Though we’ve enjoyed the cooler nighttime temperatures this past week, it is nevertheless a sobering reminder that the end of summer is drawing near. Soon enough, we’ll bid a wistful farewell to warm leisurely days and buckle down for the cooler more structured days of fall…
And who should come parading through our backyard this past Friday but a flock of wild turkeys? A not-so-subtle hint, it seemed, that Thanksgiving isn’t too far away. (Or perhaps they were just greeting Mary on the eve of her Feastday – who knows?)
And so it was, as I sat pondering the coming school year a few nights ago, that I chanced upon this fascinating talk on Classical education by Christopher Perrin.
Though I took away quite a few inspirations from Mr. Perrin’s video, one quote in particular stood out:
“Only the person who has not learned how to be at leisure can be bored.” – Josef Pieper (from his book Leisure: The Basis of Culture, which I’ve since grabbed a copy of and highly recommend).
How counterintuitive (and countercultural) in this day and age, when we all too readily equate leisure time with “having nothing to do” and boredom!
On the contrary, as the talk above points out, ancient peoples precisely equated leisure time with discovery, learning and education – with the word “school” itself coming from the Greek word for leisure, “schole” (skole).
They well understood how one needs adequate free time to learn, to experience wonder, to be free to receive, pursue, reflect upon, discuss and understand the things that really matter — whether in the physical or spiritual realm — all that is true, good, and beautiful.
In doing so, one’s character (heart, soul, mind) is humanized and enriched, enabling him to be the best version of himself that he can be.
And all this during “useless” leisure time. Wow.
Yet here we are, as individuals, as a society, frantically pursuing as many activities and skills in as short an amount of time as possible – all in the name of “self-betterment” – oftentimes leaving little time for proper nourishment of our bodies, let alone our minds and souls.
In our frenzied rush from one activity to another, we starve ourselves of the enriching experiences of attentive discovery, reflection and meaningful conversation. We convince ourselves that we cannot afford to “waste time” at leisure. And yet, it may very well be our frenzied activity that has no worthwhile purpose or effect.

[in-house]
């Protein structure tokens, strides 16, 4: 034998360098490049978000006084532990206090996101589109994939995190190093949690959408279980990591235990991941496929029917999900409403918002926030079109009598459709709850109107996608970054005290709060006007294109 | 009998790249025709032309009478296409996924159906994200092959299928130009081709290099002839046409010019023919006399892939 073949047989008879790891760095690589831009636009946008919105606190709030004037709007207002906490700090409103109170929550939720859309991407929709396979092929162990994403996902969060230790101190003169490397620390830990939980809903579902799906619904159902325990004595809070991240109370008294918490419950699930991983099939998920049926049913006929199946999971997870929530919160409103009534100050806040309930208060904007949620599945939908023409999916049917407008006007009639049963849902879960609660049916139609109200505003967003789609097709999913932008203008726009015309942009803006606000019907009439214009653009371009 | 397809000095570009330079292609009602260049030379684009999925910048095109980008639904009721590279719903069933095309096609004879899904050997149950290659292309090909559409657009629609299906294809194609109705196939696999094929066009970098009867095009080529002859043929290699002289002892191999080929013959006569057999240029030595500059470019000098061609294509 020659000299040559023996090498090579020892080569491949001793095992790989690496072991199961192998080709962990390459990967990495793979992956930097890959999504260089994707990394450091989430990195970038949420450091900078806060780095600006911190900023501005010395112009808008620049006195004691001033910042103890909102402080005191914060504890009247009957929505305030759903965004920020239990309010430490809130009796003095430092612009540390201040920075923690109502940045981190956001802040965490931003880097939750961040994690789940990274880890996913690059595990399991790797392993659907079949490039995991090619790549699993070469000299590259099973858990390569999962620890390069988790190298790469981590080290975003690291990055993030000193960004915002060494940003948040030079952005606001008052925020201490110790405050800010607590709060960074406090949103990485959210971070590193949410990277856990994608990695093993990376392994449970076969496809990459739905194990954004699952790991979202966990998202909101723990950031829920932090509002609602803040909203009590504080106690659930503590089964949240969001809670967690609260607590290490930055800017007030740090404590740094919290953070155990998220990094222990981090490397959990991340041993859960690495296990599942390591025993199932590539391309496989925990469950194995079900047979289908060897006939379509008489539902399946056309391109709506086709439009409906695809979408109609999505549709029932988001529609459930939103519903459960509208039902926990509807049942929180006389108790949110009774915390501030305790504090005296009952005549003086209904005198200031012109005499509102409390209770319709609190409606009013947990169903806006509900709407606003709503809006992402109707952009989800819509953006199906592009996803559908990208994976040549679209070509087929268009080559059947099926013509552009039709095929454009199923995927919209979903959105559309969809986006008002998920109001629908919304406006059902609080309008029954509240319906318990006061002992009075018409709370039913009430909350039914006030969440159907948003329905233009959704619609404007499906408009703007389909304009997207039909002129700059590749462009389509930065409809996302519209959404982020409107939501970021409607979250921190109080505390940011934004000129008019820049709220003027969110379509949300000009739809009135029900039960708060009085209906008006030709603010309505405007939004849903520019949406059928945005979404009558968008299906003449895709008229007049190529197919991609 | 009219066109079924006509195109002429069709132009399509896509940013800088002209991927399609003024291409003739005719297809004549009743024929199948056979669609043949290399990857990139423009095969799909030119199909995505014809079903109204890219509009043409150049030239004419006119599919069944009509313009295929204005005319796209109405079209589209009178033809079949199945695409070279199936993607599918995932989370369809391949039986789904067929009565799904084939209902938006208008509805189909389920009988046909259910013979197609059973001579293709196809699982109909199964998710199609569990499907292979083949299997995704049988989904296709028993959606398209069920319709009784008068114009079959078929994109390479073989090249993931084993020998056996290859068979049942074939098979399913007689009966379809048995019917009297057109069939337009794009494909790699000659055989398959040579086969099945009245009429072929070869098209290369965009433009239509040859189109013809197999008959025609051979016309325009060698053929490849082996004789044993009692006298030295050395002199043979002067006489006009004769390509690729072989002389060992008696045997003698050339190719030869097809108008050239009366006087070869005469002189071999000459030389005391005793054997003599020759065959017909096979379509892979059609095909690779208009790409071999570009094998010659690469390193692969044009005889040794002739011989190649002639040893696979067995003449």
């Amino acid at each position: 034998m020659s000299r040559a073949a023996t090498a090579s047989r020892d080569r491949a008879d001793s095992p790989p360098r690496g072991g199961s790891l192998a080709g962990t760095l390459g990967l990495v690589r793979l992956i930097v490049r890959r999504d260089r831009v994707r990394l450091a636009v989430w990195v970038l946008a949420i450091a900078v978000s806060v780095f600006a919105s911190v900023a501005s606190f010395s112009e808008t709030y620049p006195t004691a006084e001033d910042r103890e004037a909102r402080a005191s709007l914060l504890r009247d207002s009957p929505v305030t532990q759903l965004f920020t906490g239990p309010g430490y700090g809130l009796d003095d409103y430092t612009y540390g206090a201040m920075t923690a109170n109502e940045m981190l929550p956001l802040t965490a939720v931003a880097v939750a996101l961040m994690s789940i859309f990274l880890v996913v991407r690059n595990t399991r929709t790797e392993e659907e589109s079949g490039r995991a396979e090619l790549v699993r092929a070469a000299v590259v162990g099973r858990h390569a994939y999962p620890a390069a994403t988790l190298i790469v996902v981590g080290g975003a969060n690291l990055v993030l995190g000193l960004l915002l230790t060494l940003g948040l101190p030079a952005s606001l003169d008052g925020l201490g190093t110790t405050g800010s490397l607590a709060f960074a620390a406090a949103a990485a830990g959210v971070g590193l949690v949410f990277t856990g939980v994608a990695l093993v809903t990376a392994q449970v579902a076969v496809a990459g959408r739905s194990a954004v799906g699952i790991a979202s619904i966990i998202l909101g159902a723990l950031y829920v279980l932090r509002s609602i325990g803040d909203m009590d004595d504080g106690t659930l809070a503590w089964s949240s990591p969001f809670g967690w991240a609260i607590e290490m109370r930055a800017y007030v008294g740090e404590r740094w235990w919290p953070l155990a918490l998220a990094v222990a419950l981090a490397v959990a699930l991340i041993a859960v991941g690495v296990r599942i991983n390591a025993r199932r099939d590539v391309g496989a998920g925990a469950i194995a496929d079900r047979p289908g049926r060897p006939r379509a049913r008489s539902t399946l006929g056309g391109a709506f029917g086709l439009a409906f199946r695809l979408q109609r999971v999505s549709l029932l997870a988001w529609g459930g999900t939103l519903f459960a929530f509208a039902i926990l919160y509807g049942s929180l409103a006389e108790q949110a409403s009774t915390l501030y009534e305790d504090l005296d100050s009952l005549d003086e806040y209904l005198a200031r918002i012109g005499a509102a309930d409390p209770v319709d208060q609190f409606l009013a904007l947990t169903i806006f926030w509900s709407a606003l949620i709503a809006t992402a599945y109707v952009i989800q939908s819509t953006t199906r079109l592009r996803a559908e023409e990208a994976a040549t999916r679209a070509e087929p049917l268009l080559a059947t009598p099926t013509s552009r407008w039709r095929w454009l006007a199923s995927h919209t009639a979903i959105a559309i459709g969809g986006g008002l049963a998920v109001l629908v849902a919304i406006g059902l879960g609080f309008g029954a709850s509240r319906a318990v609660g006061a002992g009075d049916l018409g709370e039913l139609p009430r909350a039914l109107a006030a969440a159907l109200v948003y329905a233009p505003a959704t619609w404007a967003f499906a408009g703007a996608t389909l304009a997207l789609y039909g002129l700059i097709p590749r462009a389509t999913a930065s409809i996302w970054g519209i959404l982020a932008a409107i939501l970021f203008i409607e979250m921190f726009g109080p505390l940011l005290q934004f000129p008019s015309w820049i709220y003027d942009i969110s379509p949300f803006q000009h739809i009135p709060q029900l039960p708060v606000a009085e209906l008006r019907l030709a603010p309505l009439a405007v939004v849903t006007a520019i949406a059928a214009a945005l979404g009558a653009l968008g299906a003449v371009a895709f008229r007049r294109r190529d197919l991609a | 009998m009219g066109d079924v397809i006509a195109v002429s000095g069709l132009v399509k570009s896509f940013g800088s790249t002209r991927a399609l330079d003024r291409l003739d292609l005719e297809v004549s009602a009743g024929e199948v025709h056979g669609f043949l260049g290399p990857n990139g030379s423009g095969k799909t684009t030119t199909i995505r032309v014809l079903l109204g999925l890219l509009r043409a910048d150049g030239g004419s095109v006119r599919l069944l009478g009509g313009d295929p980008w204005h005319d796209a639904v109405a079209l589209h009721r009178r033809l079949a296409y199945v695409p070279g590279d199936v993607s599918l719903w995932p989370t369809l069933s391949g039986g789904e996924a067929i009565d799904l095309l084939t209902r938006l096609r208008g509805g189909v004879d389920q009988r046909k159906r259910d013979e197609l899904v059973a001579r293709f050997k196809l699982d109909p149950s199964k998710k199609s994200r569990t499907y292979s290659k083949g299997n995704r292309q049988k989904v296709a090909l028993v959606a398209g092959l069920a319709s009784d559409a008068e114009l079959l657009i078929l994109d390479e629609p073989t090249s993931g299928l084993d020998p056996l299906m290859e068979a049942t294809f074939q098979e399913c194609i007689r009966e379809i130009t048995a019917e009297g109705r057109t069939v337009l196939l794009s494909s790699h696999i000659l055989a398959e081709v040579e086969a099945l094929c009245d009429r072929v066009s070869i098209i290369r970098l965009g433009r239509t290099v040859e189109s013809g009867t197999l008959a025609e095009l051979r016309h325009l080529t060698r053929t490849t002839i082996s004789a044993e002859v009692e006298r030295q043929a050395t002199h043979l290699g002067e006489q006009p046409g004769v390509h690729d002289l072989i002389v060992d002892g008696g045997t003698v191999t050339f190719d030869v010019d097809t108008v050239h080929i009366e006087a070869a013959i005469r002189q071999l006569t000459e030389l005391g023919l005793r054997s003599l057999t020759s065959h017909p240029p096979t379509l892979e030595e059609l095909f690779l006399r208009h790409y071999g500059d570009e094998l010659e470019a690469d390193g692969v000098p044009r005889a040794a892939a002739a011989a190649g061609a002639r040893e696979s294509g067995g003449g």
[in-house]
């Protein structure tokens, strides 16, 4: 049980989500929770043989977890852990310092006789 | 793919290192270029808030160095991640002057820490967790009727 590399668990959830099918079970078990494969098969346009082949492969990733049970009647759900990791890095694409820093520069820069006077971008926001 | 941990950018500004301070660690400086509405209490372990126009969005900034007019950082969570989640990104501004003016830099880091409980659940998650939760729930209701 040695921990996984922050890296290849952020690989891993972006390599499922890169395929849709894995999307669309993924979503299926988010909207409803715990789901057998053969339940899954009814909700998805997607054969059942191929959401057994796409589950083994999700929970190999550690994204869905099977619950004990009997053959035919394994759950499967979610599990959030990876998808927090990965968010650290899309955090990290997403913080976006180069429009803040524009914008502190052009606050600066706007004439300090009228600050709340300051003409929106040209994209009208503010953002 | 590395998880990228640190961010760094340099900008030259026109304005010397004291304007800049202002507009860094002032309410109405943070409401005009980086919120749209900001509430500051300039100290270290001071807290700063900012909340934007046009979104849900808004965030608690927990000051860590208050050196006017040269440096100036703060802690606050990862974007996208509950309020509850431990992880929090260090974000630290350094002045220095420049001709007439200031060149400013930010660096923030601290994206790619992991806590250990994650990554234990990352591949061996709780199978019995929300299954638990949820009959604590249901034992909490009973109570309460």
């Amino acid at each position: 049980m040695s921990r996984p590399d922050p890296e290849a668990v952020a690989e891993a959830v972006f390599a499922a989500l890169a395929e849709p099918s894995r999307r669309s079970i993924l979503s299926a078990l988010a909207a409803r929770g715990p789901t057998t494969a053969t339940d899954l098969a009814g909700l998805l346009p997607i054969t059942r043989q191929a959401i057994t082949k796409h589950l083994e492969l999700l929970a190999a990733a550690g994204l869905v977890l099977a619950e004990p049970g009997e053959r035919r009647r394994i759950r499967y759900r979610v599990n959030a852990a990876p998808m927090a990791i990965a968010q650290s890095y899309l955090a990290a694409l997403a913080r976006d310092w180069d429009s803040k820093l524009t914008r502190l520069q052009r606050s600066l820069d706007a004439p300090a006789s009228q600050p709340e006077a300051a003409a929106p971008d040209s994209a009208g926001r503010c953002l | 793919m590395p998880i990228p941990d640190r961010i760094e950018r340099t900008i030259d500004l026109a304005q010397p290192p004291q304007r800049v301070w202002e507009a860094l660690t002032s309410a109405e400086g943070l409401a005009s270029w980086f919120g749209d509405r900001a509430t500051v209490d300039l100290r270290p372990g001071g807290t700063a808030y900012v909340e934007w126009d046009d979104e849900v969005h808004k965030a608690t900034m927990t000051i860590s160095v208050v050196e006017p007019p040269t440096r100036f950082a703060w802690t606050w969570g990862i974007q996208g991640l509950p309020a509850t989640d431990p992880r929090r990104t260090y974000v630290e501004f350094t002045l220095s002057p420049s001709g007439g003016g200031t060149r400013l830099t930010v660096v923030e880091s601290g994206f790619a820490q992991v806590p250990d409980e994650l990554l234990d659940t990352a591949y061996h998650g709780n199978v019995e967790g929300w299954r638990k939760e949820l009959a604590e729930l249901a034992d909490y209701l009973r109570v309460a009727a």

I look back on our childhood and feel blessed at all the free time we enjoyed. Leisure time was plentiful and golden, pregnant with all kinds of exciting possibilities — time with friends and family, games, plans, books, bike rides, diaries, made up poems, stories, skits, homemade newsletters, playing music, singing, dancing, even daydreaming of what could be. We had too much meaningful fun in our free time to be bored!
But were we even bored at all, we would have been at a loss for words to express it, for a Tagalog word for boredom simply didn’t exist.
[Update 8/21/15: Someone just reminded me that there is indeed a Tagalog term for boredom, though of entirely colloquial and more recent origin: nababato – a term we nevertheless had no need for in our childhood days!]
Some might say “nababagot” (frustrated) or “nayayamot” (annoyed) or “naiinip” (impatient), but none of these literally translate to boredom – as though there was no need for such a word. Why so?
Is it because Filipinos are hardly ever alone, with no shortage of friends and family to hang out and chat with, dream with, sing with, shoot hoops with? Or perhaps it is because most Filipinos somehow retain the ability, even in later years, to delight in even the most seemingly ordinary people, places, things and experiences. Then again, perhaps the importance given to prayer and study even at an early age aids in calming and recollecting the mind and soul.
But Filipino or not, learning how to be at leisure takes practice – a skill children may likely never learn unless given the chance.
Perhaps it’s time we helped them (and ourselves) relearn this skill by reclaiming time for leisure.
Time for unfettered joy (and blackened feet)…for creating on a whim…
for unabashed wonder and awe…
for sky-(and balloon) gazing…
for trying on new roles…
for curling up with a good book…
Let us relish these moments of leisure, not just in the summer, but all throughout the year, until it becomes as natural – rather, as essential – as it was meant to be.
In so doing, we may find our children (and ourselves) once again discovering and enjoying things both new and old, enriching our minds and hearts, and perhaps even – dare I say it? – banishing boredom forever.